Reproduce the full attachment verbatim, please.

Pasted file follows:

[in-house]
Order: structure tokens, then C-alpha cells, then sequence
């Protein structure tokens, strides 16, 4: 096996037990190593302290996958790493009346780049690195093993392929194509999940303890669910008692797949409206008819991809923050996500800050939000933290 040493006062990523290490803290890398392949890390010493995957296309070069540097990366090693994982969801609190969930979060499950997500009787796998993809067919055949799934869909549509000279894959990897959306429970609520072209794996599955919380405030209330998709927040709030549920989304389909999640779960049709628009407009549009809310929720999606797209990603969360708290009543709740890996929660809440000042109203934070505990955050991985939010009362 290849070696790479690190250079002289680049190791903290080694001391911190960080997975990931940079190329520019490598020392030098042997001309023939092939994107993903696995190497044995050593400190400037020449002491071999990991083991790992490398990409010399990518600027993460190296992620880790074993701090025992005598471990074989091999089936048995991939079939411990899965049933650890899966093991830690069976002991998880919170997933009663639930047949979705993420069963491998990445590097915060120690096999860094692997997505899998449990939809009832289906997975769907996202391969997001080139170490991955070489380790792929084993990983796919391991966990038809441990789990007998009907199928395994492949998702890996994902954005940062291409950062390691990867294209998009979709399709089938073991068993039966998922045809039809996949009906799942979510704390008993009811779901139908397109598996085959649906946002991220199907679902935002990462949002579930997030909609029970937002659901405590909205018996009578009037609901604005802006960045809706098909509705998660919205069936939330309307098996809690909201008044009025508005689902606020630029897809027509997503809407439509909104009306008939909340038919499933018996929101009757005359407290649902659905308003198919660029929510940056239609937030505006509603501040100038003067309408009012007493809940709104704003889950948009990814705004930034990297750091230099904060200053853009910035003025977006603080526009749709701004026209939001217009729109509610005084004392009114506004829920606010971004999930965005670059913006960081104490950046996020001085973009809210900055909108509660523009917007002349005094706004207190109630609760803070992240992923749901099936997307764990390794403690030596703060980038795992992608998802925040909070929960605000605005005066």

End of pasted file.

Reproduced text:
[in-house]
Order: structure tokens, then C-alpha cells, then sequence
């Protein structure tokens, strides 16, 4: 096996037990190593302290996958790493009346780049690195093993392929194509999940303890669910008692797949409206008819991809923050996500800050939000933290 040493006062990523290490803290890398392949890390010493995957296309070069540097990366090693994982969801609190969930979060499950997500009787796998993809067919055949799934869909549509000279894959990897959306429970609520072209794996599955919380405030209330998709927040709030549920989304389909999640779960049709628009407009549009809310929720999606797209990603969360708290009543709740890996929660809440000042109203934070505990955050991985939010009362 290849070696790479690190250079002289680049190791903290080694001391911190960080997975990931940079190329520019490598020392030098042997001309023939092939994107993903696995190497044995050593400190400037020449002491071999990991083991790992490398990409010399990518600027993460190296992620880790074993701090025992005598471990074989091999089936048995991939079939411990899965049933650890899966093991830690069976002991998880919170997933009663639930047949979705993420069963491998990445590097915060120690096999860094692997997505899998449990939809009832289906997975769907996202391969997001080139170490991955070489380790792929084993990983796919391991966990038809441990789990007998009907199928395994492949998702890996994902954005940062291409950062390691990867294209998009979709399709089938073991068993039966998922045809039809996949009906799942979510704390008993009811779901139908397109598996085959649906946002991220199907679902935002990462949002579930997030909609029970937002659901405590909205018996009578009037609901604005802006960045809706098909509705998660919205069936939330309307098996809690909201008044009025508005689902606020630029897809027509997503809407439509909104009306008939909340038919499933018996929101009757005359407290649902659905308003198919660029929510940056239609937030505006509603501040100038003067309408009012007493809940709104704003889950948009990814705004930034990297750091230099904060200053853009910035003025977006603080526009749709701004026209939001217009729109509610005084004392009114506004829920606010971004999930965005670059913006960081104490950046996020001085973009809210900055909108509660523009917007002349005094706004207190109630609760803070992240992923749901099936997307764990390794403690030596703060980038795992992608998802925040909070929960605000605005005066």